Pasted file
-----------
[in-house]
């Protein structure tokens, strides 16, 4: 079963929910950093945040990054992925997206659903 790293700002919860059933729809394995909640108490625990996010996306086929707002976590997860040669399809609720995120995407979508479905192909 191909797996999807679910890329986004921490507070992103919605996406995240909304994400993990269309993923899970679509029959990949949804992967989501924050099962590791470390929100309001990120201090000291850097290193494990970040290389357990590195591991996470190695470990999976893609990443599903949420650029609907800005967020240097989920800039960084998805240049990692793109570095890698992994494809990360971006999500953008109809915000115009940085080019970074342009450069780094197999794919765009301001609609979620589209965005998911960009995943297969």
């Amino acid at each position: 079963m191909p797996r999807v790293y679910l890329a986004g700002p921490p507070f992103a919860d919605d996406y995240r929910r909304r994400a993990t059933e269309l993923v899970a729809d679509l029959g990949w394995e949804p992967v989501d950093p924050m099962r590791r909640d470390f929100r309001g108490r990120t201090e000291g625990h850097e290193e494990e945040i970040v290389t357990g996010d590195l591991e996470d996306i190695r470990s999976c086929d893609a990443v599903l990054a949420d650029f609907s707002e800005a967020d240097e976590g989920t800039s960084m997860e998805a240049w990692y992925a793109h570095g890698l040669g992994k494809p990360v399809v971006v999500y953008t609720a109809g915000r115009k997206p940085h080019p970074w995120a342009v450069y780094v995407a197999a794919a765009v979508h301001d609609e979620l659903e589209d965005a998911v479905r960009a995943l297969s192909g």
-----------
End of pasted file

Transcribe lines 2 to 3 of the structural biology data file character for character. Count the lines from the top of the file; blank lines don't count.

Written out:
């Protein structure tokens, strides 16, 4: 079963929910950093945040990054992925997206659903 790293700002919860059933729809394995909640108490625990996010996306086929707002976590997860040669399809609720995120995407979508479905192909 191909797996999807679910890329986004921490507070992103919605996406995240909304994400993990269309993923899970679509029959990949949804992967989501924050099962590791470390929100309001990120201090000291850097290193494990970040290389357990590195591991996470190695470990999976893609990443599903949420650029609907800005967020240097989920800039960084998805240049990692793109570095890698992994494809990360971006999500953008109809915000115009940085080019970074342009450069780094197999794919765009301001609609979620589209965005998911960009995943297969």
């Amino acid at each position: 079963m191909p797996r999807v790293y679910l890329a986004g700002p921490p507070f992103a919860d919605d996406y995240r929910r909304r994400a993990t059933e269309l993923v899970a729809d679509l029959g990949w394995e949804p992967v989501d950093p924050m099962r590791r909640d470390f929100r309001g108490r990120t201090e000291g625990h850097e290193e494990e945040i970040v290389t357990g996010d590195l591991e996470d996306i190695r470990s999976c086929d893609a990443v599903l990054a949420d650029f609907s707002e800005a967020d240097e976590g989920t800039s960084m997860e998805a240049w990692y992925a793109h570095g890698l040669g992994k494809p990360v399809v971006v999500y953008t609720a109809g915000r115009k997206p940085h080019p970074w995120a342009v450069y780094v995407a197999a794919a765009v979508h301001d609609e979620l659903e589209d965005a998911v479905r960009a995943l297969s192909g």